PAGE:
- Verbs Are Your Friends: Rely on Them – Use concise verbs such as discuss instead of talk about, aspire to instead of have an aspiration to, and prefer instead of would much rather
- Redundancy: Once Will Suffice – Seek and delete words that are already inferred in your sentence. Example, Phase 1 is only the beginning of the project.
Here’s how we apply them to the example above:
Analysis of the BEFORE version: Inside the storage room, he was staring at a blank stone wall with wide mortar seams. But if one looked more closely, there were two holes in the seams…however, the holes had been filled back in with material to look like mortar. This had all been done a week ago by a special team. John used pinchers to grip one end and pull it out. He did this one more time and the two holes were now revealed. [78 words/398 spaces]
- Shorter Is Better: Don’t Hog Space – Reduce inside to in. Replace was staring with stared. Replace But if one looked more closely with Upon closer inspection. Replace to look like with
- Verbs Are Your Friends: Rely on Them – Replace was staring at with saw. Replace to grip one end and pull it out with Use filled instead of filled back
- Useless Words: Find, Chisel, and Discard – Eliminate there were, this had all been done, He did this one more time, were now revealed
- Redundancy: Once Will Suffice – Delete and the two
Here’s one last example, followed by an exercise to test your skills!
BEFORE: John got some coffee, sat at a table, and drank it all down. He got up, threw the empty cup away, and walked on. He didn’t go back to his car. He took an escalator down to the Metro. He was instantly surrounded by a horde of commuters scrambling to make trains. He wedged in with a group trying to board the train just entering the station. [66 words/368 spaces]
AFTER: John grabbed some coffee, drank it at a table, discarded the empty cup, and departed the cafe. Rather than returning to his car, he took an escalator to the Metro. Instantly surrounded by commuters, John wedged in with those scrambling to board a train that just arrived. [47 words/222 spaces]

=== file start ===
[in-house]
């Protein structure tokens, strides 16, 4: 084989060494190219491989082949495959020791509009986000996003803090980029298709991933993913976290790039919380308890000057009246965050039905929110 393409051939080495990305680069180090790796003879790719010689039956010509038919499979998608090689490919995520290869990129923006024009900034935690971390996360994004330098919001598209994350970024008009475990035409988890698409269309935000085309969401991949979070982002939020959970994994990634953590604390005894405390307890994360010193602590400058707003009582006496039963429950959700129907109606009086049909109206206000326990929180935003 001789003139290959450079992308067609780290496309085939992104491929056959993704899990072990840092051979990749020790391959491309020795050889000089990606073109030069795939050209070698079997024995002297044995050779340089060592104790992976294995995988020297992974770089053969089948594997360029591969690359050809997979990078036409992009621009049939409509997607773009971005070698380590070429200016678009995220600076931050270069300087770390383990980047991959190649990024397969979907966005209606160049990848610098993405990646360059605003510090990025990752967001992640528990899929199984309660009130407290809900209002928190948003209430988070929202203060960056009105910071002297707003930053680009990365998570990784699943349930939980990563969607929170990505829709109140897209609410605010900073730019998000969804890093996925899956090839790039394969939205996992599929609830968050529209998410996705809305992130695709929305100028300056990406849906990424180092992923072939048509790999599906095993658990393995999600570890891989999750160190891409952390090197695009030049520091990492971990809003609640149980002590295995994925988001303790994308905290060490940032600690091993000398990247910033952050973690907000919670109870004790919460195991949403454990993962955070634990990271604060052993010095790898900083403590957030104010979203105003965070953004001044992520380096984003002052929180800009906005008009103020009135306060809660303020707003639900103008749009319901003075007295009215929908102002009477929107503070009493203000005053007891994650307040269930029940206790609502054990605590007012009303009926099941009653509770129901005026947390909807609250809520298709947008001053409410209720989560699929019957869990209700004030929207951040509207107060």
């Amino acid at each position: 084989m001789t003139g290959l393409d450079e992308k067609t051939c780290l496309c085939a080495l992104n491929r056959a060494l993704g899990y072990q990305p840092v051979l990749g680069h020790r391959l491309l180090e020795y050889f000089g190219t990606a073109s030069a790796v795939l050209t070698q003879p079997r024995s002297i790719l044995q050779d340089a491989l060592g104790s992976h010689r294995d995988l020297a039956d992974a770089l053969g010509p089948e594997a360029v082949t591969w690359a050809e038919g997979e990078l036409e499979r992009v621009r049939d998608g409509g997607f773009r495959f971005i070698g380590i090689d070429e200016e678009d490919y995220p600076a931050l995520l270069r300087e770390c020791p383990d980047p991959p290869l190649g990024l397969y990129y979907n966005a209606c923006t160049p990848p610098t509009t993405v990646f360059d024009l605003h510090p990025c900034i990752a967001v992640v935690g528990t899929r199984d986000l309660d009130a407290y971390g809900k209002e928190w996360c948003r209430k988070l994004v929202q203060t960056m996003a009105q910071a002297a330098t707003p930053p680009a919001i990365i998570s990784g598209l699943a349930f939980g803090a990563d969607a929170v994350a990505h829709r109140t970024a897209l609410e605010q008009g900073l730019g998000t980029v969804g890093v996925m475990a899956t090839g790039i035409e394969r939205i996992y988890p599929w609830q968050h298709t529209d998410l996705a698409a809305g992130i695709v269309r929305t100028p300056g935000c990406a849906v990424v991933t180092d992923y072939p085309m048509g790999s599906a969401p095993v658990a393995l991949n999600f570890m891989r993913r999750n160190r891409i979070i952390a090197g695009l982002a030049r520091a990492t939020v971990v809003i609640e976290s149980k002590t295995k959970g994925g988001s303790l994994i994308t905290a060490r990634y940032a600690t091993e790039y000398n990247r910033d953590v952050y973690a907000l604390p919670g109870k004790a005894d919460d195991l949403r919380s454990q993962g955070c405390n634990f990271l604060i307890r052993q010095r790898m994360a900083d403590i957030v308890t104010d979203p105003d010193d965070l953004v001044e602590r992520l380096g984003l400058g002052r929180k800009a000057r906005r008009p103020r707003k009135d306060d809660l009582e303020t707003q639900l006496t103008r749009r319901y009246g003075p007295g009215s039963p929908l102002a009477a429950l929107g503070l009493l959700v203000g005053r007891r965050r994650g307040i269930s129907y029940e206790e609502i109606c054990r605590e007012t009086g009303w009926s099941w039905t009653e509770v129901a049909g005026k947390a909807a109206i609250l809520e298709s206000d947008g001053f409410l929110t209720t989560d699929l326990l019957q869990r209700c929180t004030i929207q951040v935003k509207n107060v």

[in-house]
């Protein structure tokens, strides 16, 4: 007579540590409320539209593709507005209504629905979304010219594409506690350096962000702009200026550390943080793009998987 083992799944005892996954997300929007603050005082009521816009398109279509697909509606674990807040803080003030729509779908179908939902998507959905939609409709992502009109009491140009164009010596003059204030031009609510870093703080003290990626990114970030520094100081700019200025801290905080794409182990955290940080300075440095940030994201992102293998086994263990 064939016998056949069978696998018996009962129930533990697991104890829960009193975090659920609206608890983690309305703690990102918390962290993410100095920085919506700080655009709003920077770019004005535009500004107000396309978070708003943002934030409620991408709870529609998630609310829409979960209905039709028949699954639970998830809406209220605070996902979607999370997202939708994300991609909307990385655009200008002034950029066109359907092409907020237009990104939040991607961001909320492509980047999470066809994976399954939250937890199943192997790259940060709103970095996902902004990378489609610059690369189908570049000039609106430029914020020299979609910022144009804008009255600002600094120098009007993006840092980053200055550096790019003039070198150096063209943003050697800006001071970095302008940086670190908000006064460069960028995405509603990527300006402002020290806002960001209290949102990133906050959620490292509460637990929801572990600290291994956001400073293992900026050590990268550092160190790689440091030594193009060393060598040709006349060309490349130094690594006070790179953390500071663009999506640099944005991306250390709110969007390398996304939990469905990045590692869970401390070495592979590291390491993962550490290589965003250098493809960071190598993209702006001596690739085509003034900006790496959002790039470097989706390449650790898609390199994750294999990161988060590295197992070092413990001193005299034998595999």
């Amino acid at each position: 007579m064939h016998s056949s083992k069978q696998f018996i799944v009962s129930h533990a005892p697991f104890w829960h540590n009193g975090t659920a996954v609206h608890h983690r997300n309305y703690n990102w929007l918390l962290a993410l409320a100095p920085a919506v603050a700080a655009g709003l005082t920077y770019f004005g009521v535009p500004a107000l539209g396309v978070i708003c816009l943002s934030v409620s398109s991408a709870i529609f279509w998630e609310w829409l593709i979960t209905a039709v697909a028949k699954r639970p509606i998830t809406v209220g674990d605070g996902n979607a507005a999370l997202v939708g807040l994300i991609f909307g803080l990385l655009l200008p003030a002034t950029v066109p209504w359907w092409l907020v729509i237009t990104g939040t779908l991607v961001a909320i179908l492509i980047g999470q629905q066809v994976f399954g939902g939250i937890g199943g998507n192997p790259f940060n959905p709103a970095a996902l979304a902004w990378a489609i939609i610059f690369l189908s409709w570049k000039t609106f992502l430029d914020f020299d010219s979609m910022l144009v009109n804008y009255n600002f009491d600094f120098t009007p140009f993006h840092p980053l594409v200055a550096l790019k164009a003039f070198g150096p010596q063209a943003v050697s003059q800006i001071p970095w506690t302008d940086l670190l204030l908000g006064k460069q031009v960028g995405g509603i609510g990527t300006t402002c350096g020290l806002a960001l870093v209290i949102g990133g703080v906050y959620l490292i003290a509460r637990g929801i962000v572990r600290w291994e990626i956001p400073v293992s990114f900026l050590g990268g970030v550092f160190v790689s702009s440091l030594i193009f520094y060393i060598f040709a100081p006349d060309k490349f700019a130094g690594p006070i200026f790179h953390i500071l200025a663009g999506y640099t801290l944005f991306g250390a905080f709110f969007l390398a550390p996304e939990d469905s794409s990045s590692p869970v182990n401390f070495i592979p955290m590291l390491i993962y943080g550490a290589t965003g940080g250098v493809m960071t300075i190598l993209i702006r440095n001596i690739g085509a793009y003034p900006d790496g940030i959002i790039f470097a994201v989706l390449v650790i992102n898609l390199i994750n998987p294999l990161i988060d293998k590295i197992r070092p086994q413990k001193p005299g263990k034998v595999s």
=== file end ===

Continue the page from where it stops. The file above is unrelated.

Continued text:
- Useless Words: Find, Chisel, Discard – Delete it all down and He was.
- Redundancy: Once Will Suffice – Repeated use of got. Repeated use of Delete down because that’s where metros are located – underground. Delete a horde of because it is echoed in surrounded by. Delete the station because that’s understood if you are waiting for a train; replace with that just arrived.
- Verbs Are Your Friends: Rely on Them – Replace threw away with discarded. Replace walked on with departed. Replace go back with return. Wedged is a wonderful verb to insert into the story line. Replace make a train with board a train.
Your turn – Challenge #2! Can you reduce the extract below from 38 words/211 spaces to 25 words/160 spaces?
BEFORE: He slid the rifle muzzle through the lower hole. This configuration would restrict his angle of aim but there was nothing he could do about that. It was what it was. He never operated in perfect conditions.
I am a retired Air Force colonel and learned years ago that powerful writing changes lives. It opens doors to opportunity and tips the balance between success and failure. Powerful writing is also the lifeblood of successful businesses and NGOs. Brilliant ideas, such those in scientific and other technical fields, never get off the drawing board because people can’t effectively explain their projects’ potential to those who make funding decisions. This type of writing is rarely taught in academia so, this has become a calling.
If you enjoyed this article and would like to help, simply spread the word through your own social media – if you know anyone associated with schools, all the better! My aim is not to sell books, it’s to empower people – especially the younger generation – and organizations by learning to leverage their own words and “Write to Influence!”
Answer to the first challenge: This is an exercise to discard useless words.
Answer to the second challenge: He slid the rifle muzzle through the lower hole. This configuration would restrict the angle of his aim. Unavoidable … operating conditions were never perfect.
More information about “Write to Influence!” and workshops at www.WriteToInfluence.net. Contact Carla at carla@WriteToInfluence.net